Documentary review: Just Do It. A Tale of Modern Day Outlaws directed by Emily James

The recent International Energy Agency (IEA) estimates that greenhouse gas emissions increased by a record amount in 2010 “should shock the world”, argues the Executive Director of Greenpeace.
The problem is many people are not aware of this news, most are not shocked and still less are actively doing something to reduce emissions. Just the right time then for Just Do It – a self-consciously trendy documentary about a close-knit group of young people in Britain who are working to stop climate change by carrying out creative direct action.
The subtitle – A Tale of Modern Day Outlaws – is a conspicuous attempt to present climate activism as exciting and dangerous. From the 2009 Climate Camp in the City of London to the Copenhagen Climate summit it’s a fascinating, often quirky ride, though not without its serious side, including lots of examples of police violence and intimidation.
Watching the media-friendly lock-ons, stunts and occupations, what is most noticeable is how different these “extremists” are to the unshowered “Swampy” stereotypes of the 90s or to the SWP troopers hawking Socialist Worker on the high street. Activism is cool again, it would seem. Or at least reminiscent of a Mumford & Sons band photo shoot. Invariably white and middle-class, with many attending elite universities, one would be proud to take any of these well-spoken law-breakers home to meet even the pickiest of parents.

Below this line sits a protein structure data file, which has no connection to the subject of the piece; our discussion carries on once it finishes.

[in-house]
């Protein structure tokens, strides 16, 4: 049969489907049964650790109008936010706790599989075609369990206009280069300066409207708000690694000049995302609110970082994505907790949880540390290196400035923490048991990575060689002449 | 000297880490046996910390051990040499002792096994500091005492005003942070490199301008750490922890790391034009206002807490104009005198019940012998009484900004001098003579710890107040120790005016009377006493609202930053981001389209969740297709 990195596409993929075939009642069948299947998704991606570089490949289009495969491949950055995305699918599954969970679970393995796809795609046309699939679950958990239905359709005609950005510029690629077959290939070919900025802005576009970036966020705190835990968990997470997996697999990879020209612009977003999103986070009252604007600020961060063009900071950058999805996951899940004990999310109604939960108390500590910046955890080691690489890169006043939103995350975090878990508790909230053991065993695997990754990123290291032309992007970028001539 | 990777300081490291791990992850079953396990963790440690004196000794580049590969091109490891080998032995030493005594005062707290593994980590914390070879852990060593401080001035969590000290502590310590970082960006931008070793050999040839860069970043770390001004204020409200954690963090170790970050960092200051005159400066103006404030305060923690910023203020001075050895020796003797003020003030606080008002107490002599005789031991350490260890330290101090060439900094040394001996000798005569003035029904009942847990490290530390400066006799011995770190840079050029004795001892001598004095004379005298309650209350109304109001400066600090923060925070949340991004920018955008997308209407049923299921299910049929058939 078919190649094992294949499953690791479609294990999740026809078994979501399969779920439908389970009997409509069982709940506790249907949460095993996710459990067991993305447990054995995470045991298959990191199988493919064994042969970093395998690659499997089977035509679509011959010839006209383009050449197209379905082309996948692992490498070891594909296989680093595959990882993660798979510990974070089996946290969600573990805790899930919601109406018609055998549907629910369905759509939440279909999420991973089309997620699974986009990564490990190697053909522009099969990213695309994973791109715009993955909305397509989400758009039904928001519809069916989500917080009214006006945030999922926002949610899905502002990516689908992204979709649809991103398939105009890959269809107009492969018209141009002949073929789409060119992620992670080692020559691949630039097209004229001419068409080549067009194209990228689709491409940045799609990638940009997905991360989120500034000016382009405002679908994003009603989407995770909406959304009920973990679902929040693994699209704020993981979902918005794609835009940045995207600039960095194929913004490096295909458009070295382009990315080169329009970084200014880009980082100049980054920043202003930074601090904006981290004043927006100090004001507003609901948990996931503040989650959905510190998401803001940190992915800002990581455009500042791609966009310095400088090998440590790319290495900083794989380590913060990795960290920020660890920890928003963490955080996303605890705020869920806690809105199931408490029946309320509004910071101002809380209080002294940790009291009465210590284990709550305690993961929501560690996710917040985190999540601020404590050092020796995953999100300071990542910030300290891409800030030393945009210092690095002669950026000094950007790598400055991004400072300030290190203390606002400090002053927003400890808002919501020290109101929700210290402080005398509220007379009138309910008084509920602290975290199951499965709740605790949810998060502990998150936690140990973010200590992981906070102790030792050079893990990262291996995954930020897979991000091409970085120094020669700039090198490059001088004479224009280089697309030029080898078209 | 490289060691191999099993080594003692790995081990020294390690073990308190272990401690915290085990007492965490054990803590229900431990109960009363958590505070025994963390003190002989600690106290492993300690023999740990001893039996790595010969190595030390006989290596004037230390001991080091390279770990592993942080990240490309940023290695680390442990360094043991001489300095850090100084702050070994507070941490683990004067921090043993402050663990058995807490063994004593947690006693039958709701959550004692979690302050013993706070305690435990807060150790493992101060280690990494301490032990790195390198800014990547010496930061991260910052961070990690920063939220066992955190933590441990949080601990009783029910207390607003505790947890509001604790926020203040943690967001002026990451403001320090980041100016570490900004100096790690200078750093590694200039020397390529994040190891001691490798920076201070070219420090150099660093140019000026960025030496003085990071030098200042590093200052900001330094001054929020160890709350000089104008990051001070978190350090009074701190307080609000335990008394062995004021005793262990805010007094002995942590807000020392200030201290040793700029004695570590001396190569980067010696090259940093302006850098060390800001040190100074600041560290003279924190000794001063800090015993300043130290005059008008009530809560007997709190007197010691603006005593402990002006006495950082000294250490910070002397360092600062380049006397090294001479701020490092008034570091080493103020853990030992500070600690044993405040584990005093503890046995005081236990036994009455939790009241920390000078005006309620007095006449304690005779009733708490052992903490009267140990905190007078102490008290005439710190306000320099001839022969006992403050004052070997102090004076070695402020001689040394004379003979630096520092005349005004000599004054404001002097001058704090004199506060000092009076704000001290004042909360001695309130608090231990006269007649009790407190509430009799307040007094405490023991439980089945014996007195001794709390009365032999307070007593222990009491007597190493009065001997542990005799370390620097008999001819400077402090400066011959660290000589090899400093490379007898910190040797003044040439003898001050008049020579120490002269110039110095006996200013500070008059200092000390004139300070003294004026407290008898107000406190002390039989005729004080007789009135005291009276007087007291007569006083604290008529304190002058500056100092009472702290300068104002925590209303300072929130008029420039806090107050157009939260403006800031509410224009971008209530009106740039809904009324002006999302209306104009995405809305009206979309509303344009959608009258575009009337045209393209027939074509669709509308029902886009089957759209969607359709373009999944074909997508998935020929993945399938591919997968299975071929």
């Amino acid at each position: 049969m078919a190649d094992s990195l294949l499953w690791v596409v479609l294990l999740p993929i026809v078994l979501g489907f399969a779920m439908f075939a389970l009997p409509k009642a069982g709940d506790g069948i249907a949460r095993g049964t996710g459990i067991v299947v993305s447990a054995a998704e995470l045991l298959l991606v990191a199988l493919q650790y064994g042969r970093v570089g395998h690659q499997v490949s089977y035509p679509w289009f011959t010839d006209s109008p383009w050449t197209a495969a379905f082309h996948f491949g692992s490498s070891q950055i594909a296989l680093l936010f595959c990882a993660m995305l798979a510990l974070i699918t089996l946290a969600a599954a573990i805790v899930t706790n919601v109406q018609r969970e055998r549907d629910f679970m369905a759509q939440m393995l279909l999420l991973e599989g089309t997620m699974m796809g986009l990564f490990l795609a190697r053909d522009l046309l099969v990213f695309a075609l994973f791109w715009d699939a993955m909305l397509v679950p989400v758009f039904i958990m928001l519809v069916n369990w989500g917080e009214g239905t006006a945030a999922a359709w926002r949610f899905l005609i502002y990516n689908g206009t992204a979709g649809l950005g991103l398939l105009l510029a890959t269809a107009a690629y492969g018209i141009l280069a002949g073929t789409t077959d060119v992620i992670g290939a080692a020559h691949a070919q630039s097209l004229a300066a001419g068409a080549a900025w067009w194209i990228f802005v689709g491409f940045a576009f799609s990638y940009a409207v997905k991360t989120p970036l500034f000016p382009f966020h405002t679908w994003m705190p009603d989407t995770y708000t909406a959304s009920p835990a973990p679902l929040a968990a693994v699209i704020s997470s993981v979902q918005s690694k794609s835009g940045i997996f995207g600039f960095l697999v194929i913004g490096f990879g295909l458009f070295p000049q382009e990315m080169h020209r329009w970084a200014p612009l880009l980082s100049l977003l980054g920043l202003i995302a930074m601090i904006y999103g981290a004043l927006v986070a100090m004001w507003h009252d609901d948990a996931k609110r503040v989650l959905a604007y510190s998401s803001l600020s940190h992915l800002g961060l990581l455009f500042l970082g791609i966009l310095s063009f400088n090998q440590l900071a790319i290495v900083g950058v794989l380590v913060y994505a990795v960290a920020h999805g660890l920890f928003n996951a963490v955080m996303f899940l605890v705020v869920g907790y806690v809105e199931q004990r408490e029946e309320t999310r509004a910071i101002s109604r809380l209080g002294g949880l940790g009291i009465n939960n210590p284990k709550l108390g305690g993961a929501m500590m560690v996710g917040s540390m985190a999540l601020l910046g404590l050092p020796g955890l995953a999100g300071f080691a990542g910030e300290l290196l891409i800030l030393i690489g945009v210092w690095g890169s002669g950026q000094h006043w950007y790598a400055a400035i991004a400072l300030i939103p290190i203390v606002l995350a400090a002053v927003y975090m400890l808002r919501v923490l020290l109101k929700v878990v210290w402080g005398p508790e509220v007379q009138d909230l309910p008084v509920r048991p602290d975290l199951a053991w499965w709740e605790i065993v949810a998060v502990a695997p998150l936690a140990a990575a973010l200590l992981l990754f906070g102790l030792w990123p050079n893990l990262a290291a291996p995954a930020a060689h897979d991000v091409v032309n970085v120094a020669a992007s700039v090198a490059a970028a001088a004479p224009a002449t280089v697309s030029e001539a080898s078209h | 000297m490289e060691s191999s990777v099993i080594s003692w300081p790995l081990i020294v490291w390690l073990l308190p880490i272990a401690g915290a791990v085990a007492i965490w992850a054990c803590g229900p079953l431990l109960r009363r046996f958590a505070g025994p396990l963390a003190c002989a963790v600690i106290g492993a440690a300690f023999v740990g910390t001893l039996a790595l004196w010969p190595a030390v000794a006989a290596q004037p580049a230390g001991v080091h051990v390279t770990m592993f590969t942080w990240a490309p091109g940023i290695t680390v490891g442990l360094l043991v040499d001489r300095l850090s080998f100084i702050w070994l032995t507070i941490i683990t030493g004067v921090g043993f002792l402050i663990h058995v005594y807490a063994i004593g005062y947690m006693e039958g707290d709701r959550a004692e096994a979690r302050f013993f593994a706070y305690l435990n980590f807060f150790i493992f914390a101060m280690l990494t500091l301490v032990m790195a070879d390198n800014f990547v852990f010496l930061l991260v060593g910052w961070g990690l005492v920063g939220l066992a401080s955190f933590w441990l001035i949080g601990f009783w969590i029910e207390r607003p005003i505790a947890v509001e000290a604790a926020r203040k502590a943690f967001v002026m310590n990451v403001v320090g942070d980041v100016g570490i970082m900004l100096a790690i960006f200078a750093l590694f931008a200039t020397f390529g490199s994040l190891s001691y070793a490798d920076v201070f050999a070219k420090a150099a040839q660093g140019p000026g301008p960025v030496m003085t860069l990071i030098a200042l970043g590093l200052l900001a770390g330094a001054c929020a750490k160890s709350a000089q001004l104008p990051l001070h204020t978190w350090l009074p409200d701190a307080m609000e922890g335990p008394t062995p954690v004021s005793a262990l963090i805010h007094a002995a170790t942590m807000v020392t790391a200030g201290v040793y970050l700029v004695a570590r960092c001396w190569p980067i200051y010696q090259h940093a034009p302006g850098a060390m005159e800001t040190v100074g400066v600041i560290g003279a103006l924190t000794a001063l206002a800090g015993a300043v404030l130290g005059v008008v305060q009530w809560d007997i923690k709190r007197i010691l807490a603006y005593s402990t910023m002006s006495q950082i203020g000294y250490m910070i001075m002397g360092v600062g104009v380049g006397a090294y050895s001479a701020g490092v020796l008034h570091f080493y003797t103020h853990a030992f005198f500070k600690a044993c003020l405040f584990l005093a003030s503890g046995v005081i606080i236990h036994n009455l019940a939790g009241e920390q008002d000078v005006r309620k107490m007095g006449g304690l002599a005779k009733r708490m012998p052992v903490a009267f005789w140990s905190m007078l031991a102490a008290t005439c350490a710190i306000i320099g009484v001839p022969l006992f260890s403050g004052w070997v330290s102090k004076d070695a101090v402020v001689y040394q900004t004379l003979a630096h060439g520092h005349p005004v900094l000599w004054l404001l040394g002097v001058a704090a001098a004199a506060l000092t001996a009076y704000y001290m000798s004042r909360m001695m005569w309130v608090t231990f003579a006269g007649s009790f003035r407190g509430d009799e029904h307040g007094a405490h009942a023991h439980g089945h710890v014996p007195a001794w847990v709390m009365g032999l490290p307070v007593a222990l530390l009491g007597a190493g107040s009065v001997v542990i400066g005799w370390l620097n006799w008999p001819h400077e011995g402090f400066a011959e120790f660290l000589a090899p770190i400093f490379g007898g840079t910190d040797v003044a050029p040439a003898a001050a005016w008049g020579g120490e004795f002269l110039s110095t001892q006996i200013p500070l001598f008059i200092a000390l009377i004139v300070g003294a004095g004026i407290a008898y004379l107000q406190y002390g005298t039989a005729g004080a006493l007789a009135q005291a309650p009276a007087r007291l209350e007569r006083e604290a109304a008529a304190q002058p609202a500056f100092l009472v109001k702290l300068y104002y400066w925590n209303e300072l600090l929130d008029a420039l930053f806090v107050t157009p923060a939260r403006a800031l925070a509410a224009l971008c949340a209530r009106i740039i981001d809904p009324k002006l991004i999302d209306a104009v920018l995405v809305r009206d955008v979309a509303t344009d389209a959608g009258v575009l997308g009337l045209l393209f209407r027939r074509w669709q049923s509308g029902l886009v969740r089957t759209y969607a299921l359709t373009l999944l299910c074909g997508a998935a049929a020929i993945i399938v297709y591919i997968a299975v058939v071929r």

Despite the film’s broad appeal, a strong anti-capitalist message emerges as the activists mull over the failure of the talks in Copenhagen. “The system that prioritizes profit over people time and time again is the same system that’s driving this”, says Sally from Climate Rush. Rowan, a Plane Stupid activist, notes “I can see the end of capitalism as the only rational solution to solving climate change”.
Those looking for an indepth analysis of the science or politics of climate change will be disappointed. Rather the film could best be described as a beginners guide to carrying out direct action. So if you want to know what an affinity group is, or how to ‘de-arrest’ someone, or carry out consensus decision making, Just Do It is for you. Interestingly, while police infiltration is hinted at with activists taking out their mobile phone batteries during planning meetings, the issue is strangely absent from the film. This is especially bizarre when you consider over 100 people were pre-emptively arrested before the attempted shutdown of the Radcliffe power station in 2009 – a central part of the story presented here.
Arguably, the recent student rebellions and the ongoing UK Uncut actions have moved the centre of direct action activism in this country away from climate change issues. However, the frightening IEA estimates demonstrate that the latter continues to be the most pressing concern of this generation. Director Emily James should therefore be applauded for making such an accessible, positive and inspirational film that provides a captivating peek inside 21st century climate activism in the UK.
The premiere screening of Just Do It is at the Sheffield Doc Fest at 18:35 on June 9.
*Ian Sinclair is a freelance writer based in London, UK. [email protected] and!/IanJSinclair

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